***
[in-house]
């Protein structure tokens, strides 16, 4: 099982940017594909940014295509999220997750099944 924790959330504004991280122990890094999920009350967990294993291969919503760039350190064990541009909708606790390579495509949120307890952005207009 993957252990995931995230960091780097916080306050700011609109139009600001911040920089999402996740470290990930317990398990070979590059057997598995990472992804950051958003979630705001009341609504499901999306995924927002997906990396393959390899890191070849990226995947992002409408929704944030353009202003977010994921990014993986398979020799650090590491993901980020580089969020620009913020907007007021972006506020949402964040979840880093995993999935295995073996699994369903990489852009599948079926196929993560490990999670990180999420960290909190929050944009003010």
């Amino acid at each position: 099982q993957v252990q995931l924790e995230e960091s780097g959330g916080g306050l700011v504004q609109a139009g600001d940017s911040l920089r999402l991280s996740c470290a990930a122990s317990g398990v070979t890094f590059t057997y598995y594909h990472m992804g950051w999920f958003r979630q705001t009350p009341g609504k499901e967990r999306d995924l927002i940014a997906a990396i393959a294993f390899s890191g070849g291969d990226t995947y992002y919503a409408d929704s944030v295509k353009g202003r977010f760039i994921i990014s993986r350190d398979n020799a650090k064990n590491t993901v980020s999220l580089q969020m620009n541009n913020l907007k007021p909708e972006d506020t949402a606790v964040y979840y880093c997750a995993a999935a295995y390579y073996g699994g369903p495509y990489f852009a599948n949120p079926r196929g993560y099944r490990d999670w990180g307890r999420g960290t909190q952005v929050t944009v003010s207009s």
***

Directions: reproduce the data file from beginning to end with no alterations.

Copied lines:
[in-house]
């Protein structure tokens, strides 16, 4: 099982940017594909940014295509999220997750099944 924790959330504004991280122990890094999920009350967990294993291969919503760039350190064990541009909708606790390579495509949120307890952005207009 993957252990995931995230960091780097916080306050700011609109139009600001911040920089999402996740470290990930317990398990070979590059057997598995990472992804950051958003979630705001009341609504499901999306995924927002997906990396393959390899890191070849990226995947992002409408929704944030353009202003977010994921990014993986398979020799650090590491993901980020580089969020620009913020907007007021972006506020949402964040979840880093995993999935295995073996699994369903990489852009599948079926196929993560490990999670990180999420960290909190929050944009003010």
């Amino acid at each position: 099982q993957v252990q995931l924790e995230e960091s780097g959330g916080g306050l700011v504004q609109a139009g600001d940017s911040l920089r999402l991280s996740c470290a990930a122990s317990g398990v070979t890094f590059t057997y598995y594909h990472m992804g950051w999920f958003r979630q705001t009350p009341g609504k499901e967990r999306d995924l927002i940014a997906a990396i393959a294993f390899s890191g070849g291969d990226t995947y992002y919503a409408d929704s944030v295509k353009g202003r977010f760039i994921i990014s993986r350190d398979n020799a650090k064990n590491t993901v980020s999220l580089q969020m620009n541009n913020l907007k007021p909708e972006d506020t949402a606790v964040y979840y880093c997750a995993a999935a295995y390579y073996g699994g369903p495509y990489f852009a599948n949120p079926r196929g993560y099944r490990d999670w990180g307890r999420g960290t909190q952005v929050t944009v003010s207009s």